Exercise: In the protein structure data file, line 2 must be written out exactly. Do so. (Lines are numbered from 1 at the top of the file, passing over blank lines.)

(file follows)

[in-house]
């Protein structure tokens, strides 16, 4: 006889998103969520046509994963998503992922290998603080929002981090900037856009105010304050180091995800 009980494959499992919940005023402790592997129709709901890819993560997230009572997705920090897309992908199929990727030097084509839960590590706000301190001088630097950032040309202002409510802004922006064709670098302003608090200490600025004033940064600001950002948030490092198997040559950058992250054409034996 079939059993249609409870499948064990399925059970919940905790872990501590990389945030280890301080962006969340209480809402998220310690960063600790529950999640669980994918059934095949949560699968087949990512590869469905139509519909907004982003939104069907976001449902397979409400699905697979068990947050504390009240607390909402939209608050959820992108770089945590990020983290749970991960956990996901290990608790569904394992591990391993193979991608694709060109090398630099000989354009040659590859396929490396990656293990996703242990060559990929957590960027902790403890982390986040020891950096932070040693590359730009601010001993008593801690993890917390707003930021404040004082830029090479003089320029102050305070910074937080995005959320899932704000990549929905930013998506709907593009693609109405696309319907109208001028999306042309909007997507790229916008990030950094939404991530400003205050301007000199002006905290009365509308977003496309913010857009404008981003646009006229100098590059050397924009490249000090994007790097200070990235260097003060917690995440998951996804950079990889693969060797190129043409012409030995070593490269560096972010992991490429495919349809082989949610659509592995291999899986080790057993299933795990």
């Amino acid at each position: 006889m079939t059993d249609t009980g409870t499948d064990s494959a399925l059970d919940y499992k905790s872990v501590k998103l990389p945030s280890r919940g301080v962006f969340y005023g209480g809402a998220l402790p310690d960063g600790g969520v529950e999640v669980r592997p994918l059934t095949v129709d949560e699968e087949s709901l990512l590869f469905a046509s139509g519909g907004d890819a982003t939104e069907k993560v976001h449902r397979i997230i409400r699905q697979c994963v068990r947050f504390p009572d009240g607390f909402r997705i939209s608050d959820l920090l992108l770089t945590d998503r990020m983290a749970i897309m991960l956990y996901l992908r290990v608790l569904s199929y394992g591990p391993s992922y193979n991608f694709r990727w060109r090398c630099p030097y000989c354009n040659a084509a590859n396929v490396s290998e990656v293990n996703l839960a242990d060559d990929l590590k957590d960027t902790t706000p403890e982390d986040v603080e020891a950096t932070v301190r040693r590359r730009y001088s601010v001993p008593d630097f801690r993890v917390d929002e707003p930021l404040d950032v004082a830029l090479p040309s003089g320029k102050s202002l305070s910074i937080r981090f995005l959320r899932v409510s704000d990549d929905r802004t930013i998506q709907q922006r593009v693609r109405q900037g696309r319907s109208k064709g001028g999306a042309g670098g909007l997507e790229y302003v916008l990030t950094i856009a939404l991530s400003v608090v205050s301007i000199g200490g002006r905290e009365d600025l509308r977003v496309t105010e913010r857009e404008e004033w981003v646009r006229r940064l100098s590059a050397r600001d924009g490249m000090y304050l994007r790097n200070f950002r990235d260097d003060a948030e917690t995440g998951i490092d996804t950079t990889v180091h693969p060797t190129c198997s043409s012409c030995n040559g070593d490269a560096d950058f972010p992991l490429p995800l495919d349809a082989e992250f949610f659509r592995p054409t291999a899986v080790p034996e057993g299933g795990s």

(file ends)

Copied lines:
């Protein structure tokens, strides 16, 4: 006889998103969520046509994963998503992922290998603080929002981090900037856009105010304050180091995800 009980494959499992919940005023402790592997129709709901890819993560997230009572997705920090897309992908199929990727030097084509839960590590706000301190001088630097950032040309202002409510802004922006064709670098302003608090200490600025004033940064600001950002948030490092198997040559950058992250054409034996 079939059993249609409870499948064990399925059970919940905790872990501590990389945030280890301080962006969340209480809402998220310690960063600790529950999640669980994918059934095949949560699968087949990512590869469905139509519909907004982003939104069907976001449902397979409400699905697979068990947050504390009240607390909402939209608050959820992108770089945590990020983290749970991960956990996901290990608790569904394992591990391993193979991608694709060109090398630099000989354009040659590859396929490396990656293990996703242990060559990929957590960027902790403890982390986040020891950096932070040693590359730009601010001993008593801690993890917390707003930021404040004082830029090479003089320029102050305070910074937080995005959320899932704000990549929905930013998506709907593009693609109405696309319907109208001028999306042309909007997507790229916008990030950094939404991530400003205050301007000199002006905290009365509308977003496309913010857009404008981003646009006229100098590059050397924009490249000090994007790097200070990235260097003060917690995440998951996804950079990889693969060797190129043409012409030995070593490269560096972010992991490429495919349809082989949610659509592995291999899986080790057993299933795990």